Barring breaking legal developments (and we’ve seen an inordinate share of those in the last two weeks), posting will resume after New Year’s Day (and will be light the first week of January as I speak at AALS on Internet voting and at a panel on law blogging and argue for the City of San Diego on cross-motions for summary judgment in the Thalheimer campaign finance case).
The year ahead will be a busy one for election law, and especially for me beginning in the summer with the publication of The Voting Wars by Yale University Press. I hope to do a mini-book tour in the fall talking about these issues before Election Day. Also, save the date of September 14, 2012 for an exciting conference, Foxes, Henhouses, and Commissions: Assessing the Nonpartisan Model in Election Administration, Redistricting, and Campaign Finance, at UC Irvine Law.
As the new year approaches, I want to thank my readers for their support. Many people wonder how I am able to keep up with and report upon election law developments around the U.S. The answer is that I have many generous readers, who supply me with tips, links, and perceptive analysis which aids me greatly in the job I do here. I could not do it without them!
I also want to thank my regular and occasional guest bloggers (especially Dan Tokaji and Justin Levitt, who regularly fill in for me when I am away) for their hard work and insightful analysis.
I also wish to thank the IT staffs first at Loyola, and now UCI, for keeping everything running smoothly. There is a lot of behind-the-scenes work which readers do not see. Thank you!
A happy, healthy, peaceful, prosperous 2012 election law year for all!
The Christian Science Monitor offers this report, with the subhead: “Newt Gingrich is not amused at being left off the Virginia primary ballot, Rick Perry is suing, and some in the state are sympathetic. So what went wrong? And can it be undone?”
You can read the judge’s scheduling order in the Rick Perry lawsuit here.
Actually, it is “The List” from Electionline—must-read for election administration geeks (with apologies to Steve Martin).
This item appears at the Daily Caller.
TPM: “For a felon, former lobbyist Jack Abramoff has it pretty good: a book deal, a WND column, regular appearances on cable news and a spot judging TPM’s Golden Dukes. But it turns out the path to prosperity is a lot of tougher for the lower-ranking individuals caught up in the scandal defined by Abramoff’s name.”
You can find the opinion here. The court, with one dissent, holds the law likely does not violate the First Amendment. Nontheless the law is currently preempted under a separate federal court decision, which is on appeal.
Politico: “But after the Iowa GOP HQ was flooded today with questions from Ron Paul backers and conspiracy-minded types about why the Republicans were compiling the votes from the state’s 99 counties in private, the state party’s executive director confirmed that they were going off-site and said it was only to avoid a sabotage.”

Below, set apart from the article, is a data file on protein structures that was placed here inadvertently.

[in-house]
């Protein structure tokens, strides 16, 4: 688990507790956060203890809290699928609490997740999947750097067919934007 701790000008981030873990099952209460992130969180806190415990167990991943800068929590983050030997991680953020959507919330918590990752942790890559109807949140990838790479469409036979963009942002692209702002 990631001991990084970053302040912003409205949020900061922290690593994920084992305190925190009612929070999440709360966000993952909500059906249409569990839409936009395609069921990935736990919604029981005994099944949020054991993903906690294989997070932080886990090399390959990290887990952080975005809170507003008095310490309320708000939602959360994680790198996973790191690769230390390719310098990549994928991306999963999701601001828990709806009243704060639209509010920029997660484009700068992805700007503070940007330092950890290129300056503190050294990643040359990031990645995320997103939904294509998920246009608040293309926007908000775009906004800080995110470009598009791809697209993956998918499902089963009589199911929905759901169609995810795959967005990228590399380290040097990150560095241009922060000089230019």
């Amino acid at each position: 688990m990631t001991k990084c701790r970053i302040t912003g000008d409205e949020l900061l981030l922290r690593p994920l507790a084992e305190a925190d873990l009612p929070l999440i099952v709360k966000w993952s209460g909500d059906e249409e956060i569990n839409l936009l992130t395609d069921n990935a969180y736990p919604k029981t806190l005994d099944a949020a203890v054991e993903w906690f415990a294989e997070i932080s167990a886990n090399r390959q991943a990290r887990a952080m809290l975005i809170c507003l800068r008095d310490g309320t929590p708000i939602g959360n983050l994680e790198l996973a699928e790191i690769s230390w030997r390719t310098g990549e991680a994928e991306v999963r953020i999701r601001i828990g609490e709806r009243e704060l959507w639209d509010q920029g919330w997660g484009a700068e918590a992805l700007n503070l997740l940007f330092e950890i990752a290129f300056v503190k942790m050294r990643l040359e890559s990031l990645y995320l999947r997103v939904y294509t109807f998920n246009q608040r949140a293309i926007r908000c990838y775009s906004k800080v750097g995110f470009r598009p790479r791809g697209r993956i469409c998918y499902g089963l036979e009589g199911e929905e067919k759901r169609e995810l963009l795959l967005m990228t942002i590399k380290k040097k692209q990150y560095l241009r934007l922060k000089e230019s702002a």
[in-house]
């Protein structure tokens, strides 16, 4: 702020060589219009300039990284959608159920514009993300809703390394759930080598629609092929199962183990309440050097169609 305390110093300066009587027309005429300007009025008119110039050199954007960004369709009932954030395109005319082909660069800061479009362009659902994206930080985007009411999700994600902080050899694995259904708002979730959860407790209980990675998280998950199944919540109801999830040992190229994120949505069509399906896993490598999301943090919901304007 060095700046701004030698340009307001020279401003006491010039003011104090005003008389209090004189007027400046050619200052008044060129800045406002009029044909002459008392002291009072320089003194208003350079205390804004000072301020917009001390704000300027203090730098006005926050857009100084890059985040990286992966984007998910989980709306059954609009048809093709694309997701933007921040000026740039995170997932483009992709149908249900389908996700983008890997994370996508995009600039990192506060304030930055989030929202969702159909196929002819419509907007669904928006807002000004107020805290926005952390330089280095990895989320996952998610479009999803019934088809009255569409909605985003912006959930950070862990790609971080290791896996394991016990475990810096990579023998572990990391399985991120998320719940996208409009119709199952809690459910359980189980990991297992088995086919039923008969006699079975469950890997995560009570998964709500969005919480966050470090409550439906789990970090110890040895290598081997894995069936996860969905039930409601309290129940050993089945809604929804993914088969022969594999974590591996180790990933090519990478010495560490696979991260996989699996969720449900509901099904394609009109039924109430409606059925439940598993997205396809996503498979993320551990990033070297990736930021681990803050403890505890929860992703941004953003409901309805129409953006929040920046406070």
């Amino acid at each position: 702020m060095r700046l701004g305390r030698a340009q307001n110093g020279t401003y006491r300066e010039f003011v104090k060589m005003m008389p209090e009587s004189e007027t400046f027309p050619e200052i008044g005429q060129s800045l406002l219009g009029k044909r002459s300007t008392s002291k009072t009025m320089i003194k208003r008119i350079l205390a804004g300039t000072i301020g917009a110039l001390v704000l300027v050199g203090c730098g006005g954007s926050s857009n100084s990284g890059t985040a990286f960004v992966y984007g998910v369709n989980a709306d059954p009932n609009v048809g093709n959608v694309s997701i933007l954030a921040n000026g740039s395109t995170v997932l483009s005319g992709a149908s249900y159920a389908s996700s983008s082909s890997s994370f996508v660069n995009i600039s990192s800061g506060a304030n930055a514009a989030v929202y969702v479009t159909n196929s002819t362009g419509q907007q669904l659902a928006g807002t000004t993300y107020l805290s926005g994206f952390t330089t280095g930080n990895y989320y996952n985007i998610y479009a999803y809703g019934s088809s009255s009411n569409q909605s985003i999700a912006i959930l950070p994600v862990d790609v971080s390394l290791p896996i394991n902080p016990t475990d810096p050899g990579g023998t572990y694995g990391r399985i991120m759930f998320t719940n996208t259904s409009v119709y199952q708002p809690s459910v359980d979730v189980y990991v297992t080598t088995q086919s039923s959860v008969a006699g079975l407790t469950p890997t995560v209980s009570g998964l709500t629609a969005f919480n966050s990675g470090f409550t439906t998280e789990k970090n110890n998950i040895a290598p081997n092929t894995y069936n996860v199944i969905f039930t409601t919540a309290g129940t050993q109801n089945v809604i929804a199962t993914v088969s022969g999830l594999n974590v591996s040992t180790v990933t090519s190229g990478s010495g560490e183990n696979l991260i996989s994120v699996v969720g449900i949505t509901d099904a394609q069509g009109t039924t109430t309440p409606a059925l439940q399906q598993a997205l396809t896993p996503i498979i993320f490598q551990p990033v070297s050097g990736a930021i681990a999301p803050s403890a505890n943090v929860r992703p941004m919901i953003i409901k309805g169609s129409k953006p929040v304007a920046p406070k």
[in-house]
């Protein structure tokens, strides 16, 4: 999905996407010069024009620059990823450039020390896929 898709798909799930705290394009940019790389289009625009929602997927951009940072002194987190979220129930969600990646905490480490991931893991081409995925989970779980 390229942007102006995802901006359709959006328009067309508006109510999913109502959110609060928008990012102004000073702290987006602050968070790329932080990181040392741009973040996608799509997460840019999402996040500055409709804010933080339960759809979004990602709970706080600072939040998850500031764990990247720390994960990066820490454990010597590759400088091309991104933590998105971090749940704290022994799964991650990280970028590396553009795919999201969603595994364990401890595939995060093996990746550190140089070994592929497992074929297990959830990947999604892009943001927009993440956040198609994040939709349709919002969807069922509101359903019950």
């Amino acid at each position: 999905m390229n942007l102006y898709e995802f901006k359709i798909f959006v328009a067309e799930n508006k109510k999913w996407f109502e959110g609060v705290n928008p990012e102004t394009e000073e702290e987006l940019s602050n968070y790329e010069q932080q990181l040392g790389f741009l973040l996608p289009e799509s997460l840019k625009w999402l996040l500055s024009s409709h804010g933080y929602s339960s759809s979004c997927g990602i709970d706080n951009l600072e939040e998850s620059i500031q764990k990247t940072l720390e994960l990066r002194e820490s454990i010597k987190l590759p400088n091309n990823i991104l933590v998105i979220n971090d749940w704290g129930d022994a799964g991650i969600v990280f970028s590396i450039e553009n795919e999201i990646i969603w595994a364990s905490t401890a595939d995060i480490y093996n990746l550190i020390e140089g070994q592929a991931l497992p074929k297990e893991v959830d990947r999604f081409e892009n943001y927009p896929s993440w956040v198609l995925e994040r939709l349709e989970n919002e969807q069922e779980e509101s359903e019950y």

Of course, the column touches on Bush v. Gore and Citizens United.
You can read the brief here. (Texas redistricting has all the amicus briefs filed so far here.) As I expected, DOJ (and soon the respondents) make much of the D.C. Circuit’s recent opinion denying preclearance of the underlying plans. From the DOJ brief:
Here, by contrast, Texas has not been found tocarry its burden under Section 5, even in part. BecauseTexas elected to forgo administrative preclearance, the Attorney General has not been given the opportunity toobject (whether to certain districts, as in Upham, or more broadly). And the D.C. district court has not held in Texas’s favor on either prong of Section 5. To the contrary, the D.C. district court has unanimously denied Texas’s motion for summary judgment and found suffi-cient evidence of invidious purpose and retrogressive effect to warrant a trial. See p. 6,supra
.The evidence of invidious purpose (see p. 6,supra ) is particularly significant. The State acted in ways consis-tent with a focus on race, and the outcome of that race-focused process was a significantly discriminatory effect on minority voters–not just in particular districts but as a whole. Compare Upham, 456 U.S. at 40 (requiring deference only as to particular districts as to which there was no “constitutional or statutory violation”). For instance, while minorities accounted for most of Texas’s population growth, none of Texas’s new congressional seats was drawn in a way that could augment minorities’ voting power. The D.C. district court agreed that the government’s evidence to that effect could “provide significant circumstantial evidence” of discriminatory purpose.